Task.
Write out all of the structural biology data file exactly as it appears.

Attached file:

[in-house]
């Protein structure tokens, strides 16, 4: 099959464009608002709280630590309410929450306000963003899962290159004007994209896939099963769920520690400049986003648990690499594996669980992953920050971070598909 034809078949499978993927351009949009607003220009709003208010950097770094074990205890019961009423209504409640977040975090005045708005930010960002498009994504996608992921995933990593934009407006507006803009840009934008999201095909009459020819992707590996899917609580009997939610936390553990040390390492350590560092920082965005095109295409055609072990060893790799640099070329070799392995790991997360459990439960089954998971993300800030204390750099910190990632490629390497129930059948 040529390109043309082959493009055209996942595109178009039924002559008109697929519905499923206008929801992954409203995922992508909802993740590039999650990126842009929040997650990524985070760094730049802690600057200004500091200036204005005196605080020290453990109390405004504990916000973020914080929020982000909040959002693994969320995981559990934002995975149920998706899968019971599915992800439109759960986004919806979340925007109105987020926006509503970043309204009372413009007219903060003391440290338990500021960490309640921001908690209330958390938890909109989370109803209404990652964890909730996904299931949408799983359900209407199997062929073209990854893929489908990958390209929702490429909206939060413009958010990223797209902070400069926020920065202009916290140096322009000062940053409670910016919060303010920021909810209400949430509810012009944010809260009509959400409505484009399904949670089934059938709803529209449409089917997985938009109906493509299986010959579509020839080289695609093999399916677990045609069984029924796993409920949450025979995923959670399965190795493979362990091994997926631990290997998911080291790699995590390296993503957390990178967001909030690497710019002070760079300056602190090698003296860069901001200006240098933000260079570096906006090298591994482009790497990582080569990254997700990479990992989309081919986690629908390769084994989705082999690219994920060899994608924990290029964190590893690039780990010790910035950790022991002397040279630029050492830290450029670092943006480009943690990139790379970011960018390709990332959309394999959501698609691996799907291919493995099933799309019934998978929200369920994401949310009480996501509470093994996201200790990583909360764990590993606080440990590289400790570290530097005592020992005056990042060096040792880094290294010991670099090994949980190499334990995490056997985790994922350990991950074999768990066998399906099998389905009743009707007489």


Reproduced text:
[in-house]
């Protein structure tokens, strides 16, 4: 099959464009608002709280630590309410929450306000963003899962290159004007994209896939099963769920520690400049986003648990690499594996669980992953920050971070598909 034809078949499978993927351009949009607003220009709003208010950097770094074990205890019961009423209504409640977040975090005045708005930010960002498009994504996608992921995933990593934009407006507006803009840009934008999201095909009459020819992707590996899917609580009997939610936390553990040390390492350590560092920082965005095109295409055609072990060893790799640099070329070799392995790991997360459990439960089954998971993300800030204390750099910190990632490629390497129930059948 040529390109043309082959493009055209996942595109178009039924002559008109697929519905499923206008929801992954409203995922992508909802993740590039999650990126842009929040997650990524985070760094730049802690600057200004500091200036204005005196605080020290453990109390405004504990916000973020914080929020982000909040959002693994969320995981559990934002995975149920998706899968019971599915992800439109759960986004919806979340925007109105987020926006509503970043309204009372413009007219903060003391440290338990500021960490309640921001908690209330958390938890909109989370109803209404990652964890909730996904299931949408799983359900209407199997062929073209990854893929489908990958390209929702490429909206939060413009958010990223797209902070400069926020920065202009916290140096322009000062940053409670910016919060303010920021909810209400949430509810012009944010809260009509959400409505484009399904949670089934059938709803529209449409089917997985938009109906493509299986010959579509020839080289695609093999399916677990045609069984029924796993409920949450025979995923959670399965190795493979362990091994997926631990290997998911080291790699995590390296993503957390990178967001909030690497710019002070760079300056602190090698003296860069901001200006240098933000260079570096906006090298591994482009790497990582080569990254997700990479990992989309081919986690629908390769084994989705082999690219994920060899994608924990290029964190590893690039780990010790910035950790022991002397040279630029050492830290450029670092943006480009943690990139790379970011960018390709990332959309394999959501698609691996799907291919493995099933799309019934998978929200369920994401949310009480996501509470093994996201200790990583909360764990590993606080440990590289400790570290530097005592020992005056990042060096040792880094290294010991670099090994949980190499334990995490056997985790994922350990991950074999768990066998399906099998389905009743009707007489």